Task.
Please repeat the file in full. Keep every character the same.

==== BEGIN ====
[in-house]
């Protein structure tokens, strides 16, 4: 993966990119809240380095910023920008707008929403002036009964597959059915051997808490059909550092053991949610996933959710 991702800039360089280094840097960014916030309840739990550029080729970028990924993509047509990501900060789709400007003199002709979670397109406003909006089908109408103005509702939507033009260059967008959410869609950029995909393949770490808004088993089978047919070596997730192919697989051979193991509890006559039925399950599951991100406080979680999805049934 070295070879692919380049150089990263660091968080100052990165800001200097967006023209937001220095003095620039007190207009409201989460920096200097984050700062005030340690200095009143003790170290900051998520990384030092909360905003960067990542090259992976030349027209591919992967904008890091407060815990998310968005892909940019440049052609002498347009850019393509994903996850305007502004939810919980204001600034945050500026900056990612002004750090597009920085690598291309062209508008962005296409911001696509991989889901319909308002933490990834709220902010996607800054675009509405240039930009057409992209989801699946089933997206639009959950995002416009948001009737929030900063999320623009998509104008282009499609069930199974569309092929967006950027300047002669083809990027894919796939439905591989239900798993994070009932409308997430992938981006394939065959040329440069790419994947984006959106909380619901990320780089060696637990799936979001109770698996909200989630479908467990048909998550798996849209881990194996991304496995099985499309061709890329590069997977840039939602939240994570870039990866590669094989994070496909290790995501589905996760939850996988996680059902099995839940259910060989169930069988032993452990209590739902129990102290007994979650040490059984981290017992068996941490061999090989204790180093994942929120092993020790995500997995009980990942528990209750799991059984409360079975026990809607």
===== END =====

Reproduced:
[in-house]
């Protein structure tokens, strides 16, 4: 993966990119809240380095910023920008707008929403002036009964597959059915051997808490059909550092053991949610996933959710 991702800039360089280094840097960014916030309840739990550029080729970028990924993509047509990501900060789709400007003199002709979670397109406003909006089908109408103005509702939507033009260059967008959410869609950029995909393949770490808004088993089978047919070596997730192919697989051979193991509890006559039925399950599951991100406080979680999805049934 070295070879692919380049150089990263660091968080100052990165800001200097967006023209937001220095003095620039007190207009409201989460920096200097984050700062005030340690200095009143003790170290900051998520990384030092909360905003960067990542090259992976030349027209591919992967904008890091407060815990998310968005892909940019440049052609002498347009850019393509994903996850305007502004939810919980204001600034945050500026900056990612002004750090597009920085690598291309062209508008962005296409911001696509991989889901319909308002933490990834709220902010996607800054675009509405240039930009057409992209989801699946089933997206639009959950995002416009948001009737929030900063999320623009998509104008282009499609069930199974569309092929967006950027300047002669083809990027894919796939439905591989239900798993994070009932409308997430992938981006394939065959040329440069790419994947984006959106909380619901990320780089060696637990799936979001109770698996909200989630479908467990048909998550798996849209881990194996991304496995099985499309061709890329590069997977840039939602939240994570870039990866590669094989994070496909290790995501589905996760939850996988996680059902099995839940259910060989169930069988032993452990209590739902129990102290007994979650040490059984981290017992068996941490061999090989204790180093994942929120092993020790995500997995009980990942528990209750799991059984409360079975026990809607």